Looking like a Smartie-covered playpiece from a 70s Saturday night board game,  it fits right in with the current zeitgeist of a recession-weary public seeking childlike comfort in onesies, mumsy home baking, reassuring authority signs saying 'Keep Calm', slapstick episodes of retro comedy 'Miranda' (about a very large but childish woman), and a feeling of nostalgic pulling-together Britishness in the face of adversity.

Yes, it's finger on the pulse, Mr Hirst!  My goodness, I've persuaded myself that it's actually a stroke of genius...

So what British icon next?  Perhaps spots all over Nelson's Column and cut the Trafalgar Square lions in half..? 

Wednesday, 9 January 2013


Just to show that you don't always have to get your art supplies from an art shop, today I bought this cake server from Asda for £2.

It has a nylon blade and a long sloping edge, so the angle and flexibility mean that it is ideal for making large, sweeping gestural marks with oil paint on a big canvas.

You can get silicon blades from art supply shops, but they are far more expensive, sometimes several times the price.  I saw this, and liked the way it felt when I held it and tried out a few mark-making movements.

Years ago, my tutor at art school spoke sharply to a fellow student in the life drawing class who had forgotten their water jar.  "Improvise!" snapped the tutor, quickly getting an old polystyrene drink cup out of the bin and slapping it down in front of them, in order to get on with the class.

It's a very valuable piece of advice.  (His other great piece of advice was "Look!"  Clearly a tutor of few words, but as it turned out, ones that have stood the test of time.)

You don't always have to buy fancy pieces of art equipment, ones are that are labelled 'art'.  You make up the rules.  

So if you're in the cake baking section of your supermarket, or the local DIY shop, or passing a skip, have a look and think how you can use it to make art.  Here's my great piece of advice - 

"Everything is art."

If it's a household brush, a baking spatula,  junk you can turn into sculpture - all you need to do is use your imagination.  I've often stopped the car when I've seen items lying in the street - the bevelled-edge glass top of an old dressing table makes a great monoprint plate, as does a large piece of perspex that I found.  My palette is the lid of an old school desk.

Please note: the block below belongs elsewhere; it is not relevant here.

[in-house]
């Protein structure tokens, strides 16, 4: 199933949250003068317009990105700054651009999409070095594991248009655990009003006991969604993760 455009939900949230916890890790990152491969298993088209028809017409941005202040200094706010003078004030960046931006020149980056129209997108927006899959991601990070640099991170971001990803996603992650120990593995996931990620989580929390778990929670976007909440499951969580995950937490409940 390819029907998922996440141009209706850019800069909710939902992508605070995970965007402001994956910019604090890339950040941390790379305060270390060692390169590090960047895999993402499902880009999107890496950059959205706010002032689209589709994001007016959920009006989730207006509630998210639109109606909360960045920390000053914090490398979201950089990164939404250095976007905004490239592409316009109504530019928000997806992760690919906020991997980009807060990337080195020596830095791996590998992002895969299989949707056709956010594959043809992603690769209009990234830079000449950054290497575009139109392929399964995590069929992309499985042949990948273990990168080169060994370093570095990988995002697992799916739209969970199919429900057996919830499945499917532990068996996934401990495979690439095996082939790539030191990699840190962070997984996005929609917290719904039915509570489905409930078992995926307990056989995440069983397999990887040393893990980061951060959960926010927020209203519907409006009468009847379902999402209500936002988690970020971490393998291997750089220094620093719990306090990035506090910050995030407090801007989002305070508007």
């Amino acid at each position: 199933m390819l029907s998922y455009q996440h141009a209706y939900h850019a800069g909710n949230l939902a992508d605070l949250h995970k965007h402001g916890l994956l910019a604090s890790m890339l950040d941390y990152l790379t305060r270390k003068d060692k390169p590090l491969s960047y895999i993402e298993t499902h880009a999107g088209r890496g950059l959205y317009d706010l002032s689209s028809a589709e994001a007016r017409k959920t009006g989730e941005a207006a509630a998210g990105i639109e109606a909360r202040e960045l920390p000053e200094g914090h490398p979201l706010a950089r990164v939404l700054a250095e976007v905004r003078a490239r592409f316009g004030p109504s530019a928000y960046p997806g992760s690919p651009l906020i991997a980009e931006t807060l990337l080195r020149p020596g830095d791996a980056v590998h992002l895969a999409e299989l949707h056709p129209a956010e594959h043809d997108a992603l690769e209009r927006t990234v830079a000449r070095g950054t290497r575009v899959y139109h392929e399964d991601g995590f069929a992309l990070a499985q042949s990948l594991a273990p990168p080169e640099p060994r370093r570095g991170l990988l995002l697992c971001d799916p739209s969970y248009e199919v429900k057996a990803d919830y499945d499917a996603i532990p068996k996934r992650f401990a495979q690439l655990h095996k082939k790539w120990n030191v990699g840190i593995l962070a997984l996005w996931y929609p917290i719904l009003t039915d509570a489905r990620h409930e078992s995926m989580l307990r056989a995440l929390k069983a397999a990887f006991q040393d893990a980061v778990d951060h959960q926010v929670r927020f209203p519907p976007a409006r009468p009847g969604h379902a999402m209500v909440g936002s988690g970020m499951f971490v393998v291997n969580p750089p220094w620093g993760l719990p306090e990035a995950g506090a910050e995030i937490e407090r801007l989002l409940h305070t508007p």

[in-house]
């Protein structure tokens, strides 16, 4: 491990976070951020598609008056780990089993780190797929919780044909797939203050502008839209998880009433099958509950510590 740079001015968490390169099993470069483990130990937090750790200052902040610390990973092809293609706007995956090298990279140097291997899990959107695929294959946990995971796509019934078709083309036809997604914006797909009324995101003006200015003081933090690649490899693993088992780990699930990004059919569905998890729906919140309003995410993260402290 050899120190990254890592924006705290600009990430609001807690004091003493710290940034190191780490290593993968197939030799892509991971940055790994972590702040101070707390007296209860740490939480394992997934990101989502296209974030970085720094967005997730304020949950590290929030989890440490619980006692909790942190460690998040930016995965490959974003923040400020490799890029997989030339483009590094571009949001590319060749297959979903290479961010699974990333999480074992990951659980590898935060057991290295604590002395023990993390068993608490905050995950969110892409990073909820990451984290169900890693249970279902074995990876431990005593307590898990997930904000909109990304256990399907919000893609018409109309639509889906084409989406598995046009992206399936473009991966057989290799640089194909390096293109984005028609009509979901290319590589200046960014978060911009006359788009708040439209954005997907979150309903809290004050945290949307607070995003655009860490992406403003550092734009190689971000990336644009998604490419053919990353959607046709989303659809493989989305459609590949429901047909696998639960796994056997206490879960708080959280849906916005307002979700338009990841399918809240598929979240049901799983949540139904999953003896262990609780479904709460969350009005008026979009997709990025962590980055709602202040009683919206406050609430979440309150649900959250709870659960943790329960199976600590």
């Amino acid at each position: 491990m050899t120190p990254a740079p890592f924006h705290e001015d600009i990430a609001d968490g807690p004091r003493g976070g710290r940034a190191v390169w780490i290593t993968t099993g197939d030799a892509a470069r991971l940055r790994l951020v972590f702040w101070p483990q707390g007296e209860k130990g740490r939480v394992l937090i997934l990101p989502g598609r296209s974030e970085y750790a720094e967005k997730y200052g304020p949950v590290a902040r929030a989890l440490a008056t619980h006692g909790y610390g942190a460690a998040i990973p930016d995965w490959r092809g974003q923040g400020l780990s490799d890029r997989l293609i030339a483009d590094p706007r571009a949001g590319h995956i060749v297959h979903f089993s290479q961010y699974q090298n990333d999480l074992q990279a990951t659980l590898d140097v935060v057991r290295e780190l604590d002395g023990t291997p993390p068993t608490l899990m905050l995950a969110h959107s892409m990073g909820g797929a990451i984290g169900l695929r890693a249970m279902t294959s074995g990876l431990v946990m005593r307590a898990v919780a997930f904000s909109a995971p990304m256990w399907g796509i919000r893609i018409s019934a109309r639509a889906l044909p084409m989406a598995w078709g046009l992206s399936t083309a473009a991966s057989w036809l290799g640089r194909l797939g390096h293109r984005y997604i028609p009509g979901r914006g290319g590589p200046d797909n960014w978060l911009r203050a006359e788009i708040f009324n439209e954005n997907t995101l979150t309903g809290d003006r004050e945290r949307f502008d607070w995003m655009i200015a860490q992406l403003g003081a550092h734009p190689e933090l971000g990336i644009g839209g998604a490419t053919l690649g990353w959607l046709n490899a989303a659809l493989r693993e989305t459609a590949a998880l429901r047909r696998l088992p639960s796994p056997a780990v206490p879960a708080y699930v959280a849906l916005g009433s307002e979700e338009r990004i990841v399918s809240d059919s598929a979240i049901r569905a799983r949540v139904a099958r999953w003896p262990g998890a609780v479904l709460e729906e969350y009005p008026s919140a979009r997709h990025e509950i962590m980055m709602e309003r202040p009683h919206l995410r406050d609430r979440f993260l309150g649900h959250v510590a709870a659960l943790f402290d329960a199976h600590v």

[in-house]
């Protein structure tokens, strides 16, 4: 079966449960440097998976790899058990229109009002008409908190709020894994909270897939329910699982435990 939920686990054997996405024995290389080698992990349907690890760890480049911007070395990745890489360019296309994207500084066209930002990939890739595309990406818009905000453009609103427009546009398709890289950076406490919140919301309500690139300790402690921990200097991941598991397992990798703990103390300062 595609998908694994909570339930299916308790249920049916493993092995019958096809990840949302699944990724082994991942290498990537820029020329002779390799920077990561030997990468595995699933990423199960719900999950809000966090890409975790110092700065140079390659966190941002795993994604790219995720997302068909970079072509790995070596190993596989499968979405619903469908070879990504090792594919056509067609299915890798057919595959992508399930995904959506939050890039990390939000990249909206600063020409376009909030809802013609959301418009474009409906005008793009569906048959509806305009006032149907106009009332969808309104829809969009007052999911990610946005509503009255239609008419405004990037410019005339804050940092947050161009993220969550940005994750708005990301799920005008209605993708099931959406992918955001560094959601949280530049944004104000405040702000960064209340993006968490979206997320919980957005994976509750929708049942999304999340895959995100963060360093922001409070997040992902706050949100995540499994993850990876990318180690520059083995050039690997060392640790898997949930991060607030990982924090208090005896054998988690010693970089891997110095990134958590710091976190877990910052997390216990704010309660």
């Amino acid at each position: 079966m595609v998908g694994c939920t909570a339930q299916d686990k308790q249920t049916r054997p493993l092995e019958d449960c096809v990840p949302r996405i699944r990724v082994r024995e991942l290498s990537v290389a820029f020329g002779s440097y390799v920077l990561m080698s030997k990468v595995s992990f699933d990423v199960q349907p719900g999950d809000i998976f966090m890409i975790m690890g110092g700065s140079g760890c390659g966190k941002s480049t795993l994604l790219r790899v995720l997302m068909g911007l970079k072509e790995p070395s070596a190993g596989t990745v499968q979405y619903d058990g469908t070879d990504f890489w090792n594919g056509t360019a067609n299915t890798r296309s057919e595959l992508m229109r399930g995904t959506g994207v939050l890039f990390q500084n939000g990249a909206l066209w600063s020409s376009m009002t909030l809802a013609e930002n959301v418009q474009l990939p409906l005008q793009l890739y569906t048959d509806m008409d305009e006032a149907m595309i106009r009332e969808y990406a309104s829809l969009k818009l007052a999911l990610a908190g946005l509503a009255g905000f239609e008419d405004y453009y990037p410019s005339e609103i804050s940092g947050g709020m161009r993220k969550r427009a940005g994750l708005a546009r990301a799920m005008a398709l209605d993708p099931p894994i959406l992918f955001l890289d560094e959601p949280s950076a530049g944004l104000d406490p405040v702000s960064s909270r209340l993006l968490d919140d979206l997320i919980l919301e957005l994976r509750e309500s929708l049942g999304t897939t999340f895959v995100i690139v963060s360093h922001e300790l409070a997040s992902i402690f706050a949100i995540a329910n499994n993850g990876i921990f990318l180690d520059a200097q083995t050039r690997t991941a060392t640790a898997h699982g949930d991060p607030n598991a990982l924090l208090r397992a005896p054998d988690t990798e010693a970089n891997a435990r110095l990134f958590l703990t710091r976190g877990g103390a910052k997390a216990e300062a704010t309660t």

So if it fits your purpose, then use it!  Just keep your eyes and your mind open.

(But ask permission before you remove stuff from skips...)


For those of you who don't get the Herald newspaper, I can report that today's edition had a front page guide to exactly how fit Andy Murray is, with handy picture.

"It is clear he is in peak physical condition," reported the doughty broadsheet.

Ok then, lets have a look.

Yup, they're right.

Tuesday, 8 January 2013

London Art Fair

It's back to work now, and the London Art Fair starts on Wednesday next week.  Based at the Business and Design Centre in Islington, it's the first big art fair of the year, and is usually seen as a barometer of how the art world is going to do in the coming year (although, having said that, nothing is ever predictable in the art world...).

To quote the website, "The Fair features over 100 galleries presenting the great names of 20th century Modern British art and exceptional contemporary work."  

Last year there was some really interesting work from Peter Lanyon, Henri Gaudier Brzeska, Barbara Hepworth and Elisabeth Frink.

My paintings will be on Stand 51, Duncan R Miller Fine Arts. 

If you're in north London next week, do try and take a trip round the show, it's well worth it.  Just the ticket for the post-Christmas blues!